Our statewide Resource Centers have professional staff ready to help you explore training options. In each center there is a Resource Room where you’ll find educational catalogues, information on the labor market, and technology such as internet access, computers, and fax machines to assist you in your work search.
In some cases, based on eligibility, DOL may be able to pay for your training through state and federally funded programs. (NOTE: The information below lists the programs available and will give you an idea if you may be eligible for services. However, an assessment must be conducted by a DOL staff person to determine your eligibility. Services are also dependent upon funding availability.)
Below is a list of available programs.
Labor Exchange Service available to the general public:
Find A Job – Vermont JobLink
Use our Job Bank to find job openings. Post your resume so employers can find you. We can also help you market your skills by contacting specific employers on your behalf.
Find Your Strengths and Talents - Vocational Testing and Assessment
We work with you to help you identify your skills and talents.
Make a Plan – Career Guidance
We sit down with you and together map out a strategy for your future.
Labor Market Information
Get info on occupations, industries, growth trends, wage rates, and much more.
Learn Job Hunting Skills
We regularly hold workshops on all aspects of the job search process, including how to write a winning resume, fill out job applications and how to interview successfully.
After making use of the Labor Exchange Services listed above, if you are unable to get a job and an assessment has been conducted by staff which indicates additional services might be appropriate, you may be eligible for the following services.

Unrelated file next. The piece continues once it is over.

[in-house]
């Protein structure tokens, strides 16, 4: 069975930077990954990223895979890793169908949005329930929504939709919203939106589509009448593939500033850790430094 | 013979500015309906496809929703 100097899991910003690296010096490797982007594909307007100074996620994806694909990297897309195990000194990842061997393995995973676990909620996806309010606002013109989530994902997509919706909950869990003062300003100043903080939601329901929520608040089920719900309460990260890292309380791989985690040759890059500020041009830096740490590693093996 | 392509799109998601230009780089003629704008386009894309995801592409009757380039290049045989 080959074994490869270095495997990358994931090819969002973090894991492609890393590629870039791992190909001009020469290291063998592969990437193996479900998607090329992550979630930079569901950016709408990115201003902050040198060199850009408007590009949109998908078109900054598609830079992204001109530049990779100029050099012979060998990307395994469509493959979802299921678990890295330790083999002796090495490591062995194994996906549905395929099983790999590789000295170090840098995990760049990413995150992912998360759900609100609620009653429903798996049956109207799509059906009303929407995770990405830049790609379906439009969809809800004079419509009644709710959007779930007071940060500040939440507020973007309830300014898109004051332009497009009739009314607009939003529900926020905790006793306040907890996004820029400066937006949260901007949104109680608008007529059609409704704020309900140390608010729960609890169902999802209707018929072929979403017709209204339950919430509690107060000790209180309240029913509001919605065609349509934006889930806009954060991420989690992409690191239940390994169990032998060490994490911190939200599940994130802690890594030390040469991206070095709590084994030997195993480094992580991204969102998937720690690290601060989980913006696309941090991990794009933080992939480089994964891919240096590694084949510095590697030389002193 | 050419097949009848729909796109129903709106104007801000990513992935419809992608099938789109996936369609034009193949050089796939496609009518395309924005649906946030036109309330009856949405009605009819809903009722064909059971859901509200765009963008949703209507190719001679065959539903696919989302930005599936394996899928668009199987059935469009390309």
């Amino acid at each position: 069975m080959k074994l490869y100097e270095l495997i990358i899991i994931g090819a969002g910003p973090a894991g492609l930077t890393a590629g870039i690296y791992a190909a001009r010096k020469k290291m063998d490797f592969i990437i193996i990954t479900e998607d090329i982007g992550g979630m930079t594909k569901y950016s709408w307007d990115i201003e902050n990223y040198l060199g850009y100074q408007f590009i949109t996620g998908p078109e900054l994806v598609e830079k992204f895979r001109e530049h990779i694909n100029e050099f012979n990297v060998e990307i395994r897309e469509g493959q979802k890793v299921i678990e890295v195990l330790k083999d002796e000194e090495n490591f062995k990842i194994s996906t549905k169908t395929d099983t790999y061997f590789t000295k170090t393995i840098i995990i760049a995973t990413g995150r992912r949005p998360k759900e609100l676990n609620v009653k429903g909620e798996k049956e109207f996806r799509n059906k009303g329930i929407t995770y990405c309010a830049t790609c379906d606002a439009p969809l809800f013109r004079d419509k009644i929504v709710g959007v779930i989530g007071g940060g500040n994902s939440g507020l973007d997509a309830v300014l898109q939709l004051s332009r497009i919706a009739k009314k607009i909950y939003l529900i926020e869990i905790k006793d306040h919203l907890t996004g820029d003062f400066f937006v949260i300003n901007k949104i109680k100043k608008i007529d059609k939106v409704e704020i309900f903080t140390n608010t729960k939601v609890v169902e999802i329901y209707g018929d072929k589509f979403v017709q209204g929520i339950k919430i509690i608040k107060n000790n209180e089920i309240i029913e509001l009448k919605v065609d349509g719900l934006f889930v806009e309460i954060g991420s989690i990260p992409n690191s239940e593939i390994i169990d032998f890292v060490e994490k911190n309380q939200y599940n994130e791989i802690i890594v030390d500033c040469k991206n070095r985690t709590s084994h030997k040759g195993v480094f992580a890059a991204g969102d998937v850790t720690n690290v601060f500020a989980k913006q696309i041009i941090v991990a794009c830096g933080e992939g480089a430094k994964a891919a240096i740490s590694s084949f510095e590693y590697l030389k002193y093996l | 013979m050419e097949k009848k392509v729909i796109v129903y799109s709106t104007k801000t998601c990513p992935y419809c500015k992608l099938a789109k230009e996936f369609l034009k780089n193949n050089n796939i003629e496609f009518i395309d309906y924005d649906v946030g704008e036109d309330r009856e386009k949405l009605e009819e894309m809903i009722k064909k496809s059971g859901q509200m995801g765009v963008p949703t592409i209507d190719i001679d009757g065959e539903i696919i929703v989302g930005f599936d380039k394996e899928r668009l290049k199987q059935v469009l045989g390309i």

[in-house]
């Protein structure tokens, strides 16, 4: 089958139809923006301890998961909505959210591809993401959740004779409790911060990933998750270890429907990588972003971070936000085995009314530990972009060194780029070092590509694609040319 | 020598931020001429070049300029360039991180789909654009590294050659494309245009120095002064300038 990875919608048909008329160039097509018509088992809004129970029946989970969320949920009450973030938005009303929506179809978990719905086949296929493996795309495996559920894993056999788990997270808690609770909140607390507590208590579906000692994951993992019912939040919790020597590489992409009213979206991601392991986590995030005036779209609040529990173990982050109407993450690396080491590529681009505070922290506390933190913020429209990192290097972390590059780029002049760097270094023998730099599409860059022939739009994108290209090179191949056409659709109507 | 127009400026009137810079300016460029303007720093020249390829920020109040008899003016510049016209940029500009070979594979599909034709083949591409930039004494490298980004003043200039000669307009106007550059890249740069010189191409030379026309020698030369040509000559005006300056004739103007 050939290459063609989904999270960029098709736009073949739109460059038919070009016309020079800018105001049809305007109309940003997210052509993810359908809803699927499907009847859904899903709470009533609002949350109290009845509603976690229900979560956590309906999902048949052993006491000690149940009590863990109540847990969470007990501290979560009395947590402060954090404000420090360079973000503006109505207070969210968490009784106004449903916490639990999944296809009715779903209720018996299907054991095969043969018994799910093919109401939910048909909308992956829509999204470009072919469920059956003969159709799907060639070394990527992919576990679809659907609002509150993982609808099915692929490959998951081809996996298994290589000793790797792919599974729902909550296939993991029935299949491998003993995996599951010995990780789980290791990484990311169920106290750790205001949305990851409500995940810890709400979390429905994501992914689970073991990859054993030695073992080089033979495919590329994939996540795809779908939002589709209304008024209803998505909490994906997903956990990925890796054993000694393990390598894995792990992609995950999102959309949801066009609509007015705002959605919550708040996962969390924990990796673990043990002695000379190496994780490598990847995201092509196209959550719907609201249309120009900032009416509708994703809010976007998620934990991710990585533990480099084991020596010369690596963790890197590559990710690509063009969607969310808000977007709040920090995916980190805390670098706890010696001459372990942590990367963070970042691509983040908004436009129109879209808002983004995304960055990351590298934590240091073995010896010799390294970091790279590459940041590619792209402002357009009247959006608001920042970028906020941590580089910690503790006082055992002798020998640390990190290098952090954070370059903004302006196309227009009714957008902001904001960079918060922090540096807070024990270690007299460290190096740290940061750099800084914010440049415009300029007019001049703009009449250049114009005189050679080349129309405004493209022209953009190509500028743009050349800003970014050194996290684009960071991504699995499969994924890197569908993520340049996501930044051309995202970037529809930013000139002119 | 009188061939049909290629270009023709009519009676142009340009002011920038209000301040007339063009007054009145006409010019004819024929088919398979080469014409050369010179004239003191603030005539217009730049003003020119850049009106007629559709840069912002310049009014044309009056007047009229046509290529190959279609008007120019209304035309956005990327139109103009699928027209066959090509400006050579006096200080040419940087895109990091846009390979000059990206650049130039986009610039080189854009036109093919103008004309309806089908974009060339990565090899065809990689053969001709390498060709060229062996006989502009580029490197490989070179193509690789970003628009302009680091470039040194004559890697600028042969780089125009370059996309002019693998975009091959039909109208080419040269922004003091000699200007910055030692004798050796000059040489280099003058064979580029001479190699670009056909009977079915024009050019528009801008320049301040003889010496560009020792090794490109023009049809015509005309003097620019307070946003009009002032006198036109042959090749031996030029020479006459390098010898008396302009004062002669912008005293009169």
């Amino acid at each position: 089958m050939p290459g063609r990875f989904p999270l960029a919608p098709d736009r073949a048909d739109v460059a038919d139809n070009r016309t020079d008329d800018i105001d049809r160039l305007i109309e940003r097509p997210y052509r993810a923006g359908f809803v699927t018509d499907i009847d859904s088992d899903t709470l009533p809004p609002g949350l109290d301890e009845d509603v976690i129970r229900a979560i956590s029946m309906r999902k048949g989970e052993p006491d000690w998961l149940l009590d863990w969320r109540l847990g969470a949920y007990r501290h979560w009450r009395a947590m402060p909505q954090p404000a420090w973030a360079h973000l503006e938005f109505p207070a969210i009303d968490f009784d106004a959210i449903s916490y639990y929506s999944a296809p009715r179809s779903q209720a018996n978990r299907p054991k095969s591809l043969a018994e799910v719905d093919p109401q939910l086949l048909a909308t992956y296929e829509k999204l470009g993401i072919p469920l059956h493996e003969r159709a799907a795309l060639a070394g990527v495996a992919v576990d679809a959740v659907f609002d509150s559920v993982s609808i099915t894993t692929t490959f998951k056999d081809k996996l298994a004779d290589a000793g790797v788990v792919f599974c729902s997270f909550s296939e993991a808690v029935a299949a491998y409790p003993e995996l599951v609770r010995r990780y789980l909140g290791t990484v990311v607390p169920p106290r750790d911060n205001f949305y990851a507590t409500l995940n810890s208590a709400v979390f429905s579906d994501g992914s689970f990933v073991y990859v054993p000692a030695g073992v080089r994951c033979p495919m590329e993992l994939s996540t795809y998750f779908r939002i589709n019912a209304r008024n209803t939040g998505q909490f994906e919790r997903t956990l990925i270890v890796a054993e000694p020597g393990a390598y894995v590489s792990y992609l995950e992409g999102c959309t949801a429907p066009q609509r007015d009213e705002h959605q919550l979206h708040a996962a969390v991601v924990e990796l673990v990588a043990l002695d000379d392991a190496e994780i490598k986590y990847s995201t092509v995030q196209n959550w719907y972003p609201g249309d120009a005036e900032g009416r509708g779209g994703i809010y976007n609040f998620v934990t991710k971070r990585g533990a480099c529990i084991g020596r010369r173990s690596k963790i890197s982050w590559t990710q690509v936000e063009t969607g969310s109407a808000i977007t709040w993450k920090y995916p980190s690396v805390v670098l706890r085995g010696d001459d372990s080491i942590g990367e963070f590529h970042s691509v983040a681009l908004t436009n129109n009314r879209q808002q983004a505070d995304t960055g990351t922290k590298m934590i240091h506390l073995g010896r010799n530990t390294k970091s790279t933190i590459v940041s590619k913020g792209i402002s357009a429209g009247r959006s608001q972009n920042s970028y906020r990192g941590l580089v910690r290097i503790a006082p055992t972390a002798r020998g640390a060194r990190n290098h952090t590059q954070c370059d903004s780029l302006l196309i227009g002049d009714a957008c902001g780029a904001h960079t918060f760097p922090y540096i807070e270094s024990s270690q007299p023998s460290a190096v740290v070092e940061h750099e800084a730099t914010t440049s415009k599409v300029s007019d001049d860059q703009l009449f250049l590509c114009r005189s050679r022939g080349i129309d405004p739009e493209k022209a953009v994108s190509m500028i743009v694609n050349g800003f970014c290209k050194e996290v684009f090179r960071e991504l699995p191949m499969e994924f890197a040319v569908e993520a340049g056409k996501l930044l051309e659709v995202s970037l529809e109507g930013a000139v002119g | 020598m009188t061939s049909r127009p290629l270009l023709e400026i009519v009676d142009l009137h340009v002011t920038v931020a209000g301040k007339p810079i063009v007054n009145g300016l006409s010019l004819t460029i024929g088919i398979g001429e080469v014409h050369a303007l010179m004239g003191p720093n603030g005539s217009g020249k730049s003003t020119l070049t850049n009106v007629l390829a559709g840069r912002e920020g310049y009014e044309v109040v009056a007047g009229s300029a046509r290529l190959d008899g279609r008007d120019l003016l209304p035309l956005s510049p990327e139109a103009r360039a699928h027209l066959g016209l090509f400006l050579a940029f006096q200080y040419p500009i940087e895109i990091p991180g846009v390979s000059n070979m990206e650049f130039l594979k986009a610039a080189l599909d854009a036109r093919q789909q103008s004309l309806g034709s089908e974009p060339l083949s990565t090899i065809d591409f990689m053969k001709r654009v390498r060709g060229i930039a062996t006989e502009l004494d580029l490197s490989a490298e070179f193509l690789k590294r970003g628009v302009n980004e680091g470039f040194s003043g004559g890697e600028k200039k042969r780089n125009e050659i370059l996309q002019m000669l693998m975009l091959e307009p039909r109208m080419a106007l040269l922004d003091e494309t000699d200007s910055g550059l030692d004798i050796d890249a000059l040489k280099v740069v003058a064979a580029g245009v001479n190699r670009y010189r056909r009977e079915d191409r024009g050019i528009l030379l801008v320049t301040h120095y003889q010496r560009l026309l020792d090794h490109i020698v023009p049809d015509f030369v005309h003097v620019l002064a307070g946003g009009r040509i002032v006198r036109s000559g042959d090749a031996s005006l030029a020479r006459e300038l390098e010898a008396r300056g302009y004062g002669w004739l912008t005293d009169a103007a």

Workforce Investment Act/WIA
Adult and Dislocated Worker Services:
ELIGIBILITY FOR ADULT PROGRAMS: Age 18 and older. (Priority is given to those who are low income or public assistance recipients.)
ELIGIBILITY FOR DISLOCATED WORKER PROGRAMS:
You have been terminated or laid off from employment AND are eligible for or have exhausted unemployment compensation AND are unlikely to return to a previous industry or occupation, OR
You have been terminated or laid off due to a plant closure, OR
You were self-employed but are unemployed as a result of general economic conditions in the community, OR
You are a displaced homemaker.
Training Options Available through the VT Department of Labor
The Vermont Department of Labor administers the Workforce Investment Act to prepare jobseekers for entry into the labor force as well as to offer job training opportunities to individuals who are in need of training in order to upgrade their skills and to find and retain productive employment. The Workforce Investment Act is also designed to assist employers in finding skilled workers to fill their job openings and remain competitive in today’s global economy.